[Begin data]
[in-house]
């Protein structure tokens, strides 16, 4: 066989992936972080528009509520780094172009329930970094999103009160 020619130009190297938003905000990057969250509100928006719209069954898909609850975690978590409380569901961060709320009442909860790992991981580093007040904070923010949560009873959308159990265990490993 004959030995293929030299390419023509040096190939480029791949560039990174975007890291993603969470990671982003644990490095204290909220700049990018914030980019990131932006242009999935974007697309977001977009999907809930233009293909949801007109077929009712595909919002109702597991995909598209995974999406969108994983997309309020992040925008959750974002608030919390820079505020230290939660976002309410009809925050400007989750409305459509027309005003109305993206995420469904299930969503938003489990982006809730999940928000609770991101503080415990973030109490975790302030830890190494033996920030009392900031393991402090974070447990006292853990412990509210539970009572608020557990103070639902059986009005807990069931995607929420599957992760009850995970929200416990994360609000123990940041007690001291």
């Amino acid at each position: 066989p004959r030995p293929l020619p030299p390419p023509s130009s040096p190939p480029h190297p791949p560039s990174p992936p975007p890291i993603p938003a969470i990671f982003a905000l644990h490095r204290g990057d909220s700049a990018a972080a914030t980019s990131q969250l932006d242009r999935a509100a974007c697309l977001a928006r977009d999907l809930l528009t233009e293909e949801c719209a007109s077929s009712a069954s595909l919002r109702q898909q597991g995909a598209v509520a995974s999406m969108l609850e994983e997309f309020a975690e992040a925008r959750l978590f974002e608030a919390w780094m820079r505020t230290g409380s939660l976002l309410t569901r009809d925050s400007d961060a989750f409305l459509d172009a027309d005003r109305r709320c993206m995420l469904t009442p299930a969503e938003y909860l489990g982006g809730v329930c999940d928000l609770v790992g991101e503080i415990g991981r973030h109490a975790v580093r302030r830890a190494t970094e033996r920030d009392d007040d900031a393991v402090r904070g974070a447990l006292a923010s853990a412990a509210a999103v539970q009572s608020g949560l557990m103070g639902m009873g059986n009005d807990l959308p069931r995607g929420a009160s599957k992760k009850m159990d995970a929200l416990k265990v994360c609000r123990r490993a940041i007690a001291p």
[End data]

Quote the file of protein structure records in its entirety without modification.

[in-house]
């Protein structure tokens, strides 16, 4: 066989992936972080528009509520780094172009329930970094999103009160 020619130009190297938003905000990057969250509100928006719209069954898909609850975690978590409380569901961060709320009442909860790992991981580093007040904070923010949560009873959308159990265990490993 004959030995293929030299390419023509040096190939480029791949560039990174975007890291993603969470990671982003644990490095204290909220700049990018914030980019990131932006242009999935974007697309977001977009999907809930233009293909949801007109077929009712595909919002109702597991995909598209995974999406969108994983997309309020992040925008959750974002608030919390820079505020230290939660976002309410009809925050400007989750409305459509027309005003109305993206995420469904299930969503938003489990982006809730999940928000609770991101503080415990973030109490975790302030830890190494033996920030009392900031393991402090974070447990006292853990412990509210539970009572608020557990103070639902059986009005807990069931995607929420599957992760009850995970929200416990994360609000123990940041007690001291």
């Amino acid at each position: 066989p004959r030995p293929l020619p030299p390419p023509s130009s040096p190939p480029h190297p791949p560039s990174p992936p975007p890291i993603p938003a969470i990671f982003a905000l644990h490095r204290g990057d909220s700049a990018a972080a914030t980019s990131q969250l932006d242009r999935a509100a974007c697309l977001a928006r977009d999907l809930l528009t233009e293909e949801c719209a007109s077929s009712a069954s595909l919002r109702q898909q597991g995909a598209v509520a995974s999406m969108l609850e994983e997309f309020a975690e992040a925008r959750l978590f974002e608030a919390w780094m820079r505020t230290g409380s939660l976002l309410t569901r009809d925050s400007d961060a989750f409305l459509d172009a027309d005003r109305r709320c993206m995420l469904t009442p299930a969503e938003y909860l489990g982006g809730v329930c999940d928000l609770v790992g991101e503080i415990g991981r973030h109490a975790v580093r302030r830890a190494t970094e033996r920030d009392d007040d900031a393991v402090r904070g974070a447990l006292a923010s853990a412990a509210a999103v539970q009572s608020g949560l557990m103070g639902m009873g059986n009005d807990l959308p069931r995607g929420a009160s599957k992760k009850m159990d995970a929200l416990k265990v994360c609000r123990r490993a940041i007690a001291p």